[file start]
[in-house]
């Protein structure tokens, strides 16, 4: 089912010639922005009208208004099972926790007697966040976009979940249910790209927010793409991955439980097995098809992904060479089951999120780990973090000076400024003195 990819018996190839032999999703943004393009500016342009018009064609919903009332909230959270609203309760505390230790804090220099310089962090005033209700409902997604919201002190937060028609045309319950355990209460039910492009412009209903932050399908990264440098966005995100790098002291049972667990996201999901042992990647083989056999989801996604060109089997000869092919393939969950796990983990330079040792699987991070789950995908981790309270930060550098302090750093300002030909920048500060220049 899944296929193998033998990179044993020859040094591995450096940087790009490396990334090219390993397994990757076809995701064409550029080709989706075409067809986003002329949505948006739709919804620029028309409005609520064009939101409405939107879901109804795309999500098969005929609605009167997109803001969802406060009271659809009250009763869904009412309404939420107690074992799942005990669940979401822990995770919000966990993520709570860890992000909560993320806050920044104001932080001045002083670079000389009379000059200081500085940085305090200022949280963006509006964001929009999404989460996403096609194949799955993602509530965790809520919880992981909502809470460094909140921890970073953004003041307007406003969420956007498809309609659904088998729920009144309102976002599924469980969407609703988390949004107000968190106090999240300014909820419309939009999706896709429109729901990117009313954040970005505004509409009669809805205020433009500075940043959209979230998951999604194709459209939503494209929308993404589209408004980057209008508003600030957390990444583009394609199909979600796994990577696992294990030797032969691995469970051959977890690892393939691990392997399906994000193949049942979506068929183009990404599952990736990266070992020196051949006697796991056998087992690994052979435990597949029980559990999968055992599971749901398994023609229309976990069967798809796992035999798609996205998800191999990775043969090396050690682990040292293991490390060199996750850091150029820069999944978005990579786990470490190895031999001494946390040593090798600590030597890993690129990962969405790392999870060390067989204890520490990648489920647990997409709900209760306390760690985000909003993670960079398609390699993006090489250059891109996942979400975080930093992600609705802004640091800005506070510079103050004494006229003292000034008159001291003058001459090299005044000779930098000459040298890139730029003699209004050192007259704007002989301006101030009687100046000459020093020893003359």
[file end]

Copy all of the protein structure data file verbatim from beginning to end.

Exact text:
[in-house]
């Protein structure tokens, strides 16, 4: 089912010639922005009208208004099972926790007697966040976009979940249910790209927010793409991955439980097995098809992904060479089951999120780990973090000076400024003195 990819018996190839032999999703943004393009500016342009018009064609919903009332909230959270609203309760505390230790804090220099310089962090005033209700409902997604919201002190937060028609045309319950355990209460039910492009412009209903932050399908990264440098966005995100790098002291049972667990996201999901042992990647083989056999989801996604060109089997000869092919393939969950796990983990330079040792699987991070789950995908981790309270930060550098302090750093300002030909920048500060220049 899944296929193998033998990179044993020859040094591995450096940087790009490396990334090219390993397994990757076809995701064409550029080709989706075409067809986003002329949505948006739709919804620029028309409005609520064009939101409405939107879901109804795309999500098969005929609605009167997109803001969802406060009271659809009250009763869904009412309404939420107690074992799942005990669940979401822990995770919000966990993520709570860890992000909560993320806050920044104001932080001045002083670079000389009379000059200081500085940085305090200022949280963006509006964001929009999404989460996403096609194949799955993602509530965790809520919880992981909502809470460094909140921890970073953004003041307007406003969420956007498809309609659904088998729920009144309102976002599924469980969407609703988390949004107000968190106090999240300014909820419309939009999706896709429109729901990117009313954040970005505004509409009669809805205020433009500075940043959209979230998951999604194709459209939503494209929308993404589209408004980057209008508003600030957390990444583009394609199909979600796994990577696992294990030797032969691995469970051959977890690892393939691990392997399906994000193949049942979506068929183009990404599952990736990266070992020196051949006697796991056998087992690994052979435990597949029980559990999968055992599971749901398994023609229309976990069967798809796992035999798609996205998800191999990775043969090396050690682990040292293991490390060199996750850091150029820069999944978005990579786990470490190895031999001494946390040593090798600590030597890993690129990962969405790392999870060390067989204890520490990648489920647990997409709900209760306390760690985000909003993670960079398609390699993006090489250059891109996942979400975080930093992600609705802004640091800005506070510079103050004494006229003292000034008159001291003058001459090299005044000779930098000459040298890139730029003699209004050192007259704007002989301006101030009687100046000459020093020893003359």